It is much easier for B2B communities to move with education first.
There are a lot of bad examples on social media communications in the B2B space. If you get a crappy DM, instead of blocking that person or writing back something mean, kindly tell what’s wrong best online casino with how they used marketing automation to communicate with you. Better your community by telling marketers what they can be doing better.
I’m a huge fan of referral marketing – be a help and an advisor.
PA.O: If this space is all about education first, why do we see so many B2B brands promoting something that has nothing to do with their brand?
Rachel Miller: Something as simple as redoing your website for the holidays isn’t the best tactic for B2B. Why don’t you tell me you are superthankful I’m a customer in March? You have to be tactful that your message stands out – you don’t want to just follow the crowd. News jacking, or posting the latest news updates, should be avoided unless it is highly relevant to your industry and community. Using a popular event that is irrelevant to your brand or industry will bring negative attention and is the quickest way to disappoint.
PA.O: What data do you collect to help you make decisions for your social media content and activity?
Rachel Miller: Specific to content, I don’t pay much attention to the vanity metrics. It is nice to see that your content is being shared, but what I really look at is the time on page for each specific post. And comments or dialogues online triggered by the post.
Time on Spent on Page signifies interest.
With it, you can easily see if your posts are being read. If you have 500 social shares but your page views are under 1 minute, they are sharing because maybe they like you but aren’t really reading your content. If you are focusing on education and knowledge retention, lengthy page views show success, especially if they read and then post comments.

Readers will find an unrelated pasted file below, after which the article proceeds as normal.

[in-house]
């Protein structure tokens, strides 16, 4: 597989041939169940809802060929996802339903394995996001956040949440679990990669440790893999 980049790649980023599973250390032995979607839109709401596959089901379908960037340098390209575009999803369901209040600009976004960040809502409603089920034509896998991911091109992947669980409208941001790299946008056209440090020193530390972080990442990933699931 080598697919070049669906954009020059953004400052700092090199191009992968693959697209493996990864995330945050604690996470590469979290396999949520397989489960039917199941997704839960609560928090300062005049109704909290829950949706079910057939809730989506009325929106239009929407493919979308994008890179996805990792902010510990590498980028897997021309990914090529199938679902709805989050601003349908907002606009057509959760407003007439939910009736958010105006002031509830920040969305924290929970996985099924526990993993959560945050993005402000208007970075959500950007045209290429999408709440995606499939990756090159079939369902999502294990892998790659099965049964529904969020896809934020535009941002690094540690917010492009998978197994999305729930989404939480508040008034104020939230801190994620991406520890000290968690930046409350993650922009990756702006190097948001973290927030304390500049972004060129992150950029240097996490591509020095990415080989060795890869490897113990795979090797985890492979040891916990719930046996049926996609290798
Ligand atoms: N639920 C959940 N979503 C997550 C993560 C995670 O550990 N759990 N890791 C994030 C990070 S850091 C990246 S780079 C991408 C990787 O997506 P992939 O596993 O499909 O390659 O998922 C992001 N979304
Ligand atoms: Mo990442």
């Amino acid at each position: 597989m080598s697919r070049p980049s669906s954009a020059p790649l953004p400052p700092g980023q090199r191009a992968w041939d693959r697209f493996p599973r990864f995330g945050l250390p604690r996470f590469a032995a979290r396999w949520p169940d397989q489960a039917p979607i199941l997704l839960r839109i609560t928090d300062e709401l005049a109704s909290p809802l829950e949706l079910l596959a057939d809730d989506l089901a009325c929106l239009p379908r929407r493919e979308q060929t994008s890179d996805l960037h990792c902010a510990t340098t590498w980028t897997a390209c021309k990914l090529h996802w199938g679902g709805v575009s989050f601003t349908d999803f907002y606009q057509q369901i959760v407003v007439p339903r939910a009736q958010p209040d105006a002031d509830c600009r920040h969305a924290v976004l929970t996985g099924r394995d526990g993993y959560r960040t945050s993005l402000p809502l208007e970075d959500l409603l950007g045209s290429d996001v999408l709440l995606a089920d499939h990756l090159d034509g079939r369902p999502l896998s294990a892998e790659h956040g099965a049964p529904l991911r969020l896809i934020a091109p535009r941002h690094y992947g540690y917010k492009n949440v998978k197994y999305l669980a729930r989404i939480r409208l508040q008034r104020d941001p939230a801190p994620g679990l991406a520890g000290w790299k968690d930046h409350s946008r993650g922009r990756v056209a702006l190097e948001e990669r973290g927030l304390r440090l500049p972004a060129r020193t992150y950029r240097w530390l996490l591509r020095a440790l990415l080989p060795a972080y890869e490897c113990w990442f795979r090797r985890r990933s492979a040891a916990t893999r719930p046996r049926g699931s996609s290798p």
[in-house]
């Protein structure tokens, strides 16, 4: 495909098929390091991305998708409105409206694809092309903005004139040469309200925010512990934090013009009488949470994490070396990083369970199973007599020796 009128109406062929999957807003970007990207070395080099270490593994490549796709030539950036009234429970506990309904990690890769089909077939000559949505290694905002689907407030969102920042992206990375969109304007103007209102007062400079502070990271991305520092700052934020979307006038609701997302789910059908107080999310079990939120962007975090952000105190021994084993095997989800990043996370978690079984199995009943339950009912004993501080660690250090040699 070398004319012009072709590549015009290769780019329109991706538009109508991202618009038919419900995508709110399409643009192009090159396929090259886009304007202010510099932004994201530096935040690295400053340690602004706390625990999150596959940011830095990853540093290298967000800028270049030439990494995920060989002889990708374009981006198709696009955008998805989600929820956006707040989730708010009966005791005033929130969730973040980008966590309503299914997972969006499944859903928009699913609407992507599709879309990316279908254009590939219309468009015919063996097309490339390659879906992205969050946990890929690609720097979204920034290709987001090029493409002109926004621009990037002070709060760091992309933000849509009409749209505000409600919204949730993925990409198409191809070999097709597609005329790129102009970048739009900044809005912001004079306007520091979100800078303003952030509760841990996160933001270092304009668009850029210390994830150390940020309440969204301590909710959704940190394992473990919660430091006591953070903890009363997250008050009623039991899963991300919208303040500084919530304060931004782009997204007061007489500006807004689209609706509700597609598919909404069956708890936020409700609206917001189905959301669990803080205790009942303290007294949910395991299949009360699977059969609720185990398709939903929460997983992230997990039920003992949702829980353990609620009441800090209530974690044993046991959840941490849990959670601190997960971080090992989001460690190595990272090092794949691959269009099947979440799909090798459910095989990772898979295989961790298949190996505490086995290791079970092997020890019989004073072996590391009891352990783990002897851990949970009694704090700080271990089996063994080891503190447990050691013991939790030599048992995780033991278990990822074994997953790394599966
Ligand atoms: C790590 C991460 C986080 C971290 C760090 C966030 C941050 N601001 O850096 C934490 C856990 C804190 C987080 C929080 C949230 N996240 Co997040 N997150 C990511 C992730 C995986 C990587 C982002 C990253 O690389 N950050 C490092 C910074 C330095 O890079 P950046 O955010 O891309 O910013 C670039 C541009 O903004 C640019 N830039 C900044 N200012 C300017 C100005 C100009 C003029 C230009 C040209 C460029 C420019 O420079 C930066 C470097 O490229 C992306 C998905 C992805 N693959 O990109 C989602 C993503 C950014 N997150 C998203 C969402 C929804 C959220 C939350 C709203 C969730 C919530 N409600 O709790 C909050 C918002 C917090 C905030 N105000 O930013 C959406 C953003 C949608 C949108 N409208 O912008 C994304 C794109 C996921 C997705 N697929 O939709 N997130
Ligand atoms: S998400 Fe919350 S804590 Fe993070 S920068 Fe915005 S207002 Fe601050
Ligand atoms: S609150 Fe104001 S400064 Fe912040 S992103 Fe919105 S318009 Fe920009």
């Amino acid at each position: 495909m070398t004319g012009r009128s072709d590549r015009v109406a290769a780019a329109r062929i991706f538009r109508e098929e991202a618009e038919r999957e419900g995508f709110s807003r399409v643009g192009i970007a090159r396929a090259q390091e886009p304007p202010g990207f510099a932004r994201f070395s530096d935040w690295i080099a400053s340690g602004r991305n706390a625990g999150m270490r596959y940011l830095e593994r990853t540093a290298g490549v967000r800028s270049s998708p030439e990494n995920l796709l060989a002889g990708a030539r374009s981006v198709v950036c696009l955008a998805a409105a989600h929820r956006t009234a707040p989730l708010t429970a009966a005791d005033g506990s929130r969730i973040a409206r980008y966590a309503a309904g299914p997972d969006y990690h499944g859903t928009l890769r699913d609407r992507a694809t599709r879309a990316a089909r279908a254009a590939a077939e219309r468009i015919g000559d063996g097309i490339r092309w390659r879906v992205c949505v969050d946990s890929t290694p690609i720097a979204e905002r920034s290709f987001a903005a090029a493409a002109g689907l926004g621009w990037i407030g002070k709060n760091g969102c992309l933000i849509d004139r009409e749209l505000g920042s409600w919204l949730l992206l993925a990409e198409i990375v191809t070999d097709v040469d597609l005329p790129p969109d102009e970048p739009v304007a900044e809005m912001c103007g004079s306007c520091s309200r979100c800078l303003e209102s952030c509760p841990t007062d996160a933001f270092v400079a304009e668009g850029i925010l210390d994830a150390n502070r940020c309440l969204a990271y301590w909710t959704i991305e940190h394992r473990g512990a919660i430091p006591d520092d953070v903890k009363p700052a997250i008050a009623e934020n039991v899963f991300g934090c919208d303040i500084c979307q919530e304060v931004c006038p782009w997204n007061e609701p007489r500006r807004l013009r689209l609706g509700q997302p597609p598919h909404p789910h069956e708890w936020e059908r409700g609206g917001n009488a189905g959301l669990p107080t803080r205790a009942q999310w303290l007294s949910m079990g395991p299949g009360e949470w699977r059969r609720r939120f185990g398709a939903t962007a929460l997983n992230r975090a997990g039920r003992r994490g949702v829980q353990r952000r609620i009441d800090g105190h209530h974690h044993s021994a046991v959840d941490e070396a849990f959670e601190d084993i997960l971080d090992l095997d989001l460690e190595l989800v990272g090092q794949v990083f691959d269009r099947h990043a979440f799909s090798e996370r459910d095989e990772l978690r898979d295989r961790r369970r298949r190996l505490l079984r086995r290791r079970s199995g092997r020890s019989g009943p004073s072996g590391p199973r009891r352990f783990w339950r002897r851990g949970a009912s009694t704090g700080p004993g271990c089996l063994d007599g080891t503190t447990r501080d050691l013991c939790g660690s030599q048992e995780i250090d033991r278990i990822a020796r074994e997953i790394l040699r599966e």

Social shares are called vanity metrics for a reason. It’s nice to see that people are sharing your content, but what matters the most is that people are actually engaging it.
PA.O: What are the “new metrics” for consumer engagement?
Rachel Miller: There is a trend called micro-influencing that’s becoming more important. These micro-influencers have just 2,000 to 3,000 followers – but they are a dedicated core. If you send this group something, they are sure to respond. The premise is, you respect a referral from your friends much more than a complete stranger. This is so much better than someone who has 30,000 followers and a .001 percent engagement rate.
2013 was the year of the paid brand ambassador, and then in 2014, there was a big backlash against having huge followings of ambassadors and celebrities with no genuine connection to their fans or the brands they tweet about.
There are rules from the FTC on celebrities endorsing products on social media. If it is a paid endorsement, they have to say so.
PA.O: How has the buyer journey changed? Are we in a new era of marketing?
Rachel Miller: Marketing is definitely not a funnel. We are all hyperconnected right now, so I guess marketing is a spider web, instead. Information is so readily available, 75 or 80 percent of buyers know about your brand and have made up their minds before they have even contacted you. I’m on the phone with customers that are very knowledgeable about our products, and that is so amazing to see. The sales persons’ job is to not screw things up. People can just download and purchase products and services by themselves. They don’t need to wait for things to be brought to them.
PA.O: Seems like we’re in the era of the self-educated buyer.
Rachel Miller: There’s a saying that you can lead a horse to water, but you can’t get it to drink. That’s why content marketing is so par for course. People are taking the time to do research by themselves, and you can supply them with all the resources they need to make a decision.
PA.O: When do you think we’ll reach content overload? There is so much information out there.
Rachel Miller: I think we have already started to see that happening.
LinkedIn Pulse and other platforms, like Medium, allow people to self-publish and amplify their message. What is interesting though is that the longer posts are the most read and shared. Longer-form content typically includes data and research links to back up opinions.
I believe we have a content overload because we are reading others opinions repeatedly without feeling like they are being backed up by anything. It’s just too much fluff. Unless they are an expert in their field, it is hard to take them seriously after a while. I think we are wanting more facts and detail over opinion. The pendulum is swinging slowly, but it is swinging.
I’m an avid reader so reading short posts with no facts or calls to action doesn’t excite me. Every day, we use tactics of explaining why we feel a certain way. Did you try it and it didn’t work? You need facts to back up your opinion.